In 1822, news was reported of a massive planned slave uprising, to be led by Denmark Vesey, a literate free man of color. Vesey and numerous other free blacks and slaves were quickly arrested in a roundup and suppression of rebellion by authorities. Slaves constituted the majority of the population in Charleston, where there was a substantial population of free people of color. Whites long feared just such an uprising. In closed court proceedings, and Vesey and numerous other suspects were convicted; they were soon executed as conspirators. Arrests continued, with some suspects deported from the country.

Pinckney published a pamphlet listing factors that he thought led to the rebellion conspiracy and should be prevented in the future.

  • 1st: The example of St. Domingo (Saint-Domingue) (Note: A violent and protracted slave uprising there gained the independence of Haiti in 1804), and the encouragement received from thence.
  • 2nd: The indiscreet zeal in favor of universal liberty, expressed by many of our fellow citizens in the States north and east of Maryland; aided by the black population of those states.
  • 3rd: The idleness, dissipation, and improper indulgences permitted among all classes of negroes in Charleston, and particularly among the domestic being taught to read and write. Being taught to read and write is the most dangerous.
  • 4th: The facility of obtaining money afforded by the nature of their occupations to those employed as mechanics, draymen, fisherman, butchers, porters and hucksters.
  • 5th: The disparity of numbers between the white and black inhabitants of the city.[5]

Death

Pinckney died in Charleston, South Carolina and is interred in St. Philip’s Churchyard.

Legacy and honors

Family

His father, Charles Pinckney, was Chief Justice of South Carolina. His mother, Eliza Lucas, was prominent for introducing the cultivation of indigo to the colonies. His brother Charles Cotesworth Pinckney and his cousin Charles Pinckney were signers of the United States Constitution.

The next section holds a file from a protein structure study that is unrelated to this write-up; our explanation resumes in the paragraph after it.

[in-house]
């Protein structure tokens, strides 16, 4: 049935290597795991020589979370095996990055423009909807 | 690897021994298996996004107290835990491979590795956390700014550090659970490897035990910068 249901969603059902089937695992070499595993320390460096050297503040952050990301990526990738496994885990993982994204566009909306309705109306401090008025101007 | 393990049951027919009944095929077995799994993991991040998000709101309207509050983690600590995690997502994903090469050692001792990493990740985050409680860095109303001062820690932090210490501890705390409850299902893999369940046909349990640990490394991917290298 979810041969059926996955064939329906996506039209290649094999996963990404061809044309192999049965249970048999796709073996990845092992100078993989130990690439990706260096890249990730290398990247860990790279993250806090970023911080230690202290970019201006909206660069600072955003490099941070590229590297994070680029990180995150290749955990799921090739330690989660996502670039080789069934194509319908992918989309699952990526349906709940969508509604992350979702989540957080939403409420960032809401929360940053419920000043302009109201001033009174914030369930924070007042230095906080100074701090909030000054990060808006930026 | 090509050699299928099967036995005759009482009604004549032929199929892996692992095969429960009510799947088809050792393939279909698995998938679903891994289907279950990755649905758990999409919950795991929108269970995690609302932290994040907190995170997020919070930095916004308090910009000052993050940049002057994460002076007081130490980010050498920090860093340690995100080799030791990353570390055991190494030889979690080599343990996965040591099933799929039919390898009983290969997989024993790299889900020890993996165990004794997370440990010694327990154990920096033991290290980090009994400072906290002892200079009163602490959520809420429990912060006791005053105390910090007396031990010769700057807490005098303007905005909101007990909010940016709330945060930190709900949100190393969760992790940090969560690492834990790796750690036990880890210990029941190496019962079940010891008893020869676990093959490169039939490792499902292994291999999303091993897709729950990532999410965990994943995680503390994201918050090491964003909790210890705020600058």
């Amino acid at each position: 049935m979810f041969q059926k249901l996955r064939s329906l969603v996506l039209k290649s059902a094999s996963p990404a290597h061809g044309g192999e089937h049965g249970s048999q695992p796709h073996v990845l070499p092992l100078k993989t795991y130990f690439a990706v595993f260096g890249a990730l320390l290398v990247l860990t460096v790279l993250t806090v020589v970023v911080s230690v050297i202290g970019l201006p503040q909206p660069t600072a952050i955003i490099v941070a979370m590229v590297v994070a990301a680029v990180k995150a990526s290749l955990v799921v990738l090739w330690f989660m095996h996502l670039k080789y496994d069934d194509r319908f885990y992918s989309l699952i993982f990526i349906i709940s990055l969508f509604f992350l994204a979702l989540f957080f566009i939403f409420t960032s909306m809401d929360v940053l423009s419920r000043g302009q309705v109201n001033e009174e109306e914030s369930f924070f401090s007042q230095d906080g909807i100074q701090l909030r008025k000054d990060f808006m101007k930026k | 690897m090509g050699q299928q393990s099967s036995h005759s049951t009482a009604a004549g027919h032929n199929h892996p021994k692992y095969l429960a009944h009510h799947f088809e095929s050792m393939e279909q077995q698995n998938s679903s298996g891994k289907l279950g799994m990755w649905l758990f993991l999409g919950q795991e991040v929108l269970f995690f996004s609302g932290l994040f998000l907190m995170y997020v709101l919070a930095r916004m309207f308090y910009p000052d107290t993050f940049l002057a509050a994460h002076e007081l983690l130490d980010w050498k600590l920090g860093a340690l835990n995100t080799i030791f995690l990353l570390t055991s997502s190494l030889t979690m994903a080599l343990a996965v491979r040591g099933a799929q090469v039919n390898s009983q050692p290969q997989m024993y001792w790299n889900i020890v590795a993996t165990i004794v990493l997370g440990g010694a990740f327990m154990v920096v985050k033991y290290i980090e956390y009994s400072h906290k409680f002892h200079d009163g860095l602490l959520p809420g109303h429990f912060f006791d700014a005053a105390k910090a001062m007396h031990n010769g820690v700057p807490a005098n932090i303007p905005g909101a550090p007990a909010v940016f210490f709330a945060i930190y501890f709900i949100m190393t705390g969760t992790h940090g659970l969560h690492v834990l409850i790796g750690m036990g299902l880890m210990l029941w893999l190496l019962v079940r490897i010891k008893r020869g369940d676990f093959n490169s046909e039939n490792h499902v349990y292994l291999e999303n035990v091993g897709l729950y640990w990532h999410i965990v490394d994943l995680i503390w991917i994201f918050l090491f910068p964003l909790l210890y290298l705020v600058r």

Pinckney was married twice to daughters of Jacob and Rebecca Brewton Motte, first to Elizabeth Motte in 1779. After her death, he married in 1797 her younger sister, Frances, the widow of John Middleton, a cousin of Arthur Middleton. The Mottes were planters near Charleston and patriots in the Revolution.

Pinckney's elder son, Thomas, Jr., married Elizabeth Izard, a cousin twice removed of South Carolina Congressman Ralph Izard.

His younger son, named Charles Cotesworth Pinckney (1789–1865) after his brother, married Phoebe Caroline Elliott, a daughter of a South Carolina State Representative, William Elliott, and Phoebe Waight. That son served as Lt. Governor of South Carolina between 1832 and 1834.

Pinckney's daughter Elizabeth was married to William Lowndes, son of Revolutionary War-era South Carolina Governor Rawlins Lowndes, who would go on to be a leading Republican voice in the House of Representatives from 1812 until his death in 1822. Lowndes's connection to the Pinckneys, despite their contradictory politics, played a major role in his initial election to Congress in 1811.[6]

References

  1. ^ Buchanan, John (1997). The Road to Guilford Courthouse. New York: John Wiley & Sons. p. 163,170. ISBN 9780471327165. 
  2. ^ a b c Heidenreich Jr., Donald E. (2011). "Conspiracy Politics in the Election of 1796". New York History. 92 (3): 151–165. JSTOR 23185122. 
  3. ^ Scherr, Arthur (April 1975). "The Significance of Thomas Pinckney's Candidacy in the Election of 1796". The South Carolina Historical Magazine. 76 (2): 51–59. JSTOR 27567304. 
  4. ^ American Antiquarian Society Members Directory
  5. ^ White, Deborah (2013). Freedom on my Mind. Boston: Bedford/ St. Martin's. p. 242. 
  6. ^ Vipperman, Carl. William Lowndes and the Transition of Southern Politics (Chapel Hill: UNC Press, 1989), 24–32.
  • Purcell, L. Edward. Who Was Who in the American Revolution. New York: Facts on File, 1993. ISBN 0-8160-2107-4. For details on military service.
  • Southwick, Leslie. Presidential Also-Rans and Running Mates, 1788–1996. McFarland & Company, 1998. ISBN 0-7864-0310-1.

External links

  • Congressional biography of Thomas Pinckney
  • SCIway Biography of Thomas Pinckney
  • NGA Biography of Thomas Pinckney
  • NNDB
Political offices
Preceded by
William Moultrie
Governor of South Carolina
1787–1789
Succeeded by
Charles Pinckney
Diplomatic posts
Preceded by
John Adams
Federalist nominee for Vice President of the United States
1792–1796
Succeeded by
Rufus King
Party political offices
Preceded by
John Adams
Federalist nominee for Vice President of the United States
1796
Succeeded by
Charles Cotesworth Pinckney
U.S. House of Representatives
Preceded by
William Smith
Member of the U.S. House of Representatives
from South Carolina's 1st congressional district

1797–1801
Succeeded by
Thomas Lowndes